Growth, what's that? Storage firms tighten belts as revenues flatline

Poor growth offset by increased profits as companies ride out the US shutdown storm


It’s results round-up day at the Register, with LSI, Mellanox, QLogic, Symantec and WD all filing their quarterly results. Here we go on a numbers blitz:

Western Digital reported first fiscal 2014 quarterly revenues of $3.8bn and profits (net income) of $495m from making 62.6 million disk drives with an average selling price of over $58.

Revenues were ever so slightly up on the previous quarter’s $3.73bn and slightly down from the 1st fiscal 2013 quarter’s $4bn. Essentially WD revenues have been flat for the past 12 months, while its profits have started rising:

  • FY 2013 Q1 - $519m - with Thai flooding shortage price rises
  • FY 2013 Q2 - $335m - back down to earth
  • FY 2013 Q3 - $391m - up …
  • FY 2013 Q4 - $416m - and up and ...
  • FY 2013 Q1 - $495m - ... up again.

WD boss Stephen Milligan said in prepared remarks that a 7-platter HGST helium-filled drive would be on selected release to early customers in the quarter. We expect this to hold. Currently a 4TB Megascale uses five 800GB platters. A Megascale helium with 7-platters would hold 5.6TB, and maybe HGST will bump it up to the full 6TB, a nicely round number.


Now, LSI, which has reported revenues of $607m for its third 2013 quarter- $17m more than the previous quarter (good) but $17 million down for the year-ago third quarter (not so good). There was a $37m profit, better than the last quarter’s $25m and slightly down on the year-ago quarter’s $39.7m profits.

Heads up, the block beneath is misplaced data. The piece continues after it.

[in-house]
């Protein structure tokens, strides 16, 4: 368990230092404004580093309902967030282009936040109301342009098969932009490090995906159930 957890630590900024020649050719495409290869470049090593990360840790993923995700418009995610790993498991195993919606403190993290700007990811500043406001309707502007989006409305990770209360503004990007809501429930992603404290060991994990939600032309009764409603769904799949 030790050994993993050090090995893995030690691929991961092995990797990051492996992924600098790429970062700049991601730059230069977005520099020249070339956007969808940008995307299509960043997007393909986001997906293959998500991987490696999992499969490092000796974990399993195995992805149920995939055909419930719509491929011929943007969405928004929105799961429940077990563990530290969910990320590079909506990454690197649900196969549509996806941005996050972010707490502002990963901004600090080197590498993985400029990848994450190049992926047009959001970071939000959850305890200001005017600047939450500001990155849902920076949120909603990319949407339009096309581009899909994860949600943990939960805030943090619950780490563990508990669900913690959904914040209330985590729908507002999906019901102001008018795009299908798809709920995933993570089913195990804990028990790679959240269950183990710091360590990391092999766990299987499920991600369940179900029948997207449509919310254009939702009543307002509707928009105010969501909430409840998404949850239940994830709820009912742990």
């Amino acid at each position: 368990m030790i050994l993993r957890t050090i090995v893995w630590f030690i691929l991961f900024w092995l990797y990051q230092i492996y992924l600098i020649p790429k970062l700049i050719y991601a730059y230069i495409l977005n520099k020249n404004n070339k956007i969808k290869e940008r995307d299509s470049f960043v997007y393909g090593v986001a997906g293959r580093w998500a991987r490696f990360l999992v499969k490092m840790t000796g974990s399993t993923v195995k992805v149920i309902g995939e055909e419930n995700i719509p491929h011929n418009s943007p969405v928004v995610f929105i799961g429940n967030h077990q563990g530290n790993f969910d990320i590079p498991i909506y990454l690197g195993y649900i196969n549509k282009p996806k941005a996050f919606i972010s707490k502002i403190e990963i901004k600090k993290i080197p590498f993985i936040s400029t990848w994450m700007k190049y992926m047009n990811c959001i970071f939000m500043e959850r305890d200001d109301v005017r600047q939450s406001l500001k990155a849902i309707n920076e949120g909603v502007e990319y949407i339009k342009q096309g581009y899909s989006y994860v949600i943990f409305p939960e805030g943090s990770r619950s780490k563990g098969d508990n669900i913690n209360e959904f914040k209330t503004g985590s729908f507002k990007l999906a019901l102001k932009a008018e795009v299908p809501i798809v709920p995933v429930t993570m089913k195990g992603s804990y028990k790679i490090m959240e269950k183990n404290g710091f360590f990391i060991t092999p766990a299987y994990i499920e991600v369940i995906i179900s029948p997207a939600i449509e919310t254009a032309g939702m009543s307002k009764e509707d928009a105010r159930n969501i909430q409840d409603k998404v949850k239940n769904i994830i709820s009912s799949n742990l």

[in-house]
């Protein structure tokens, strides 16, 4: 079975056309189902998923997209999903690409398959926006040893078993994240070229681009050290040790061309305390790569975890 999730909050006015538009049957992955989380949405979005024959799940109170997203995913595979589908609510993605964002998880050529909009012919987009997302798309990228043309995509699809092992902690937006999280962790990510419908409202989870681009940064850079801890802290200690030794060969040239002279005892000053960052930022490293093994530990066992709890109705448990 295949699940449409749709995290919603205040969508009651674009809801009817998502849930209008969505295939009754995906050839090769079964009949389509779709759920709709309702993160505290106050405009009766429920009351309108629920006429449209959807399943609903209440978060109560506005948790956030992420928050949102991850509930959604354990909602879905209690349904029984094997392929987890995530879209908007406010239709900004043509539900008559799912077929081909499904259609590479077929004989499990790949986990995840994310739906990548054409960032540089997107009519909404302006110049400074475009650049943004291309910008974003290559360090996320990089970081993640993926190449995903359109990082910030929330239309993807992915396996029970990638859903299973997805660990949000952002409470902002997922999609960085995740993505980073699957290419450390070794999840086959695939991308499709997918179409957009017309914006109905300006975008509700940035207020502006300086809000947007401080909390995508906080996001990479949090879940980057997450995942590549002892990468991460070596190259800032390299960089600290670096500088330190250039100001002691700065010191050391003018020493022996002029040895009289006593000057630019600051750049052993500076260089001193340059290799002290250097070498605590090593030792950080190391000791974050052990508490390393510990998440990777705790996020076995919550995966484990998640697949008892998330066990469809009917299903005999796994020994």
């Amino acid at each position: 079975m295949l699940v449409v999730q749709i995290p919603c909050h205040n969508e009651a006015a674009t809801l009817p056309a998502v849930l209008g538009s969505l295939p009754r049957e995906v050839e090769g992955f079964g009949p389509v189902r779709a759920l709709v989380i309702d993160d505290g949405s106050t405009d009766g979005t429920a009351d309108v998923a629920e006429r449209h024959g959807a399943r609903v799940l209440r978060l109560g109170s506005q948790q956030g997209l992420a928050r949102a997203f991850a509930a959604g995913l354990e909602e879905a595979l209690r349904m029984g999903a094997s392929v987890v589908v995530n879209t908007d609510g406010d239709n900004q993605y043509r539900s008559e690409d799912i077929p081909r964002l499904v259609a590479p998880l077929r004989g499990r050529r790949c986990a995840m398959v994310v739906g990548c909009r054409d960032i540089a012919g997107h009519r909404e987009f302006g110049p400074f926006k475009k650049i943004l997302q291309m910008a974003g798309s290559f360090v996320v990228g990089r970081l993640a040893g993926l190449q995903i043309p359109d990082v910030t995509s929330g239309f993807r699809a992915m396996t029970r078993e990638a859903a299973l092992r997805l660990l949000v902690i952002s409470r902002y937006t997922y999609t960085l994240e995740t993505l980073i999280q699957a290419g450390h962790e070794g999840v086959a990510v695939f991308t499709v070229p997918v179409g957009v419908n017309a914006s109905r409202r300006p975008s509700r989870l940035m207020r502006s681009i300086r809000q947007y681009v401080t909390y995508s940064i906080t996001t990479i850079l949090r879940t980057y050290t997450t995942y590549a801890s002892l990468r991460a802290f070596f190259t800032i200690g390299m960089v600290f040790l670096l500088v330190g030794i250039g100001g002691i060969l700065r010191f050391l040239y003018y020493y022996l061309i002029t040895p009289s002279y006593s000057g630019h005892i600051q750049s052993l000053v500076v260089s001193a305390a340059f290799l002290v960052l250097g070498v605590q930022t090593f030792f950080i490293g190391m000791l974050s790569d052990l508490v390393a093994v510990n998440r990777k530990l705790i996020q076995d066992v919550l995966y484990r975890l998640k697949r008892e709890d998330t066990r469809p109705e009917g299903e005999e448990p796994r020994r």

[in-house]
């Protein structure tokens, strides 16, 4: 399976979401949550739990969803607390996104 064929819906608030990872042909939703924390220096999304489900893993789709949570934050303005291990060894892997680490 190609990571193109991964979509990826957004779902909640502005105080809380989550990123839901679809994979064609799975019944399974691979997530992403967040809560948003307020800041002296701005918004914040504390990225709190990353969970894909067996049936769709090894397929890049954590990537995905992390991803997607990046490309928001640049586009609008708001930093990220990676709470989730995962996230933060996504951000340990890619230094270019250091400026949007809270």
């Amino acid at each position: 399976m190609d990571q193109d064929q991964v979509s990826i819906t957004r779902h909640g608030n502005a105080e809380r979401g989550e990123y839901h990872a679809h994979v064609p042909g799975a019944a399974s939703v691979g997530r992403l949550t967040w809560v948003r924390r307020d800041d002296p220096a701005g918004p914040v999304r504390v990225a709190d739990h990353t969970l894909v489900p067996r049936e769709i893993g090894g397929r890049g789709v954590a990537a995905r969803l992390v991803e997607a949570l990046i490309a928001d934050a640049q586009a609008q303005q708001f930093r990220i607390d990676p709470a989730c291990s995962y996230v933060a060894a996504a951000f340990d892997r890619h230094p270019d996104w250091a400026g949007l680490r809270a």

This is LSI’s second quarter of rising revenues and profits. However the outlook is for next quarter’s revenues to be between $580m and $630m; a wide range, so the rising revenue and profit trend could come to a halt.

Abhi Talwalkar, LSI’s President and CEO, said: “In a challenging macroeconomic environment we delivered solid third quarter results, with revenues growing sequentially from products for flash and networking as well as hard disk drives.”

In the earnings call he talked of “sluggish growth and in some cases, a deceleration of growth in our end markets versus expectations several months ago.”

It’s doing well in some areas: “Our PCIe flash-based micro-products grew 55 per cent year-over-year, and our networking investment area products grew 10 per cent year-over-year. …LSI is now established as the #2 provider in the rapidly growing PCIe flash adapter market segment, with Q3 revenues growing 37 per cent sequentially … in flash controllers, we believe our revenue will trough in Q4, and we will soon benefit from a new product cycle based on our third-generation SandForce flash controller.”